There are many ways to reduce your energy consumption at home, in order to save money on your energy bill. Whether these are habits you can start today, or long-term investments to turn your home into an energy efficient powerhouse, there are ways for everyone to save energy at home.

Why is my energy bill so high? Unplug those energy vampires!

Energy vampires are everywhere in your home. The term “energy vampire” refers to electronic items that will continue to sap electricity from your house, even if you aren’t using the item, simply because it’s plugged in. Even appliances and devices that are turned off, but still plugged in, could be costing you more on your energy bill every month. Here are some of the biggest energy vampire culprits in your home:

 Plugged-in appliances: Leaving appliances (especially hair dryers, electric razors, or curling irons) plugged in between uses can still drain electricity from your house, even if the appliances aren’t turned on. By making it a habit to unplug and put away any kitchen or bathroom appliances when you’re not using them, you’ll be making your home more energy efficient and reduce your electricity bill.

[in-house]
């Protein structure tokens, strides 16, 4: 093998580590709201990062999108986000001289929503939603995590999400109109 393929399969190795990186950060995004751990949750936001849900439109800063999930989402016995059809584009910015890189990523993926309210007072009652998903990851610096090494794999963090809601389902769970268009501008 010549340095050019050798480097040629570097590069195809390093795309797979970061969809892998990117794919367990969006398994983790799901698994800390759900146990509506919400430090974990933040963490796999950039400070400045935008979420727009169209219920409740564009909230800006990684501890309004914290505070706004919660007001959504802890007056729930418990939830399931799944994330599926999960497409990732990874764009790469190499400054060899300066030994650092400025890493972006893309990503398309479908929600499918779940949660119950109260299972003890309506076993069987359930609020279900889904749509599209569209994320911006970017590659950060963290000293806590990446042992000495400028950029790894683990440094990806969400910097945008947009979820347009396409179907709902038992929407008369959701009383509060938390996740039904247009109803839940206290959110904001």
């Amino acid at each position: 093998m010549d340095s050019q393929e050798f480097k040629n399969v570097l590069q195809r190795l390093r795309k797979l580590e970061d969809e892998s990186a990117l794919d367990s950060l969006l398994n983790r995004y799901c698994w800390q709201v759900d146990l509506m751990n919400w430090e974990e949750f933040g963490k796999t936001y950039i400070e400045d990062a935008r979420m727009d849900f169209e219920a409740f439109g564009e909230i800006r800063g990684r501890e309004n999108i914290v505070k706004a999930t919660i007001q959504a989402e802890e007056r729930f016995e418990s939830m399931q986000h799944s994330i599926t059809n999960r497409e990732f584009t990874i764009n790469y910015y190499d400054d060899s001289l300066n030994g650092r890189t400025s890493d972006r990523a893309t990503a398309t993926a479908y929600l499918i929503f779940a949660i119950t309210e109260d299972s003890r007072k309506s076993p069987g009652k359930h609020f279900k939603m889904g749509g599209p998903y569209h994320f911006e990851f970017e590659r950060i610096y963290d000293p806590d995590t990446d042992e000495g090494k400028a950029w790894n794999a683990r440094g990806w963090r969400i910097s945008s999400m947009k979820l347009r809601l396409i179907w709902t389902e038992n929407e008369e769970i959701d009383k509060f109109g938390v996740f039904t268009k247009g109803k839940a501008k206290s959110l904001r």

Appliances with a continuous display: Things that show a continuous display (think LED clocks on radios, microwaves, or stoves) can drain more energy than you think. You probably don’t need those three or four LED clocks in your kitchen, and while the clock might be wrong if you unplug your microwave when you aren’t using it, your energy bill with thank you.

 Charging your devices: Leaving your laptop, phone, or tablet plugged in and charging, despite having 100% battery, is not only wasting energy in your home, but could also be hurting the battery life and performance of your device. When your phone or laptop reaches 100% battery, unplug the whole charger from the wall outlet to prevent it from sapping energy it doesn’t need.

 Home office: Home offices drain a lot of energy, even when you’re not using it. Leaving your computer plugged in and in sleep mode means that while your computer might not actively be using energy, it’s still draining some from your house. Turn off and unplug your computer and printer to keep them from draining more energy overnight.

 Home entertainment systems: Those home entertainment systems; surround sound, 4K Ultra HD TV, and multiple gaming systems; tend to stay plugged in all day, even when not being used. All these devices can sap energy from your home just by being plugged in and not in use. If you keep all these devices plugged into one power strip, you can easily unplug everything at once when not in use, saving your home energy.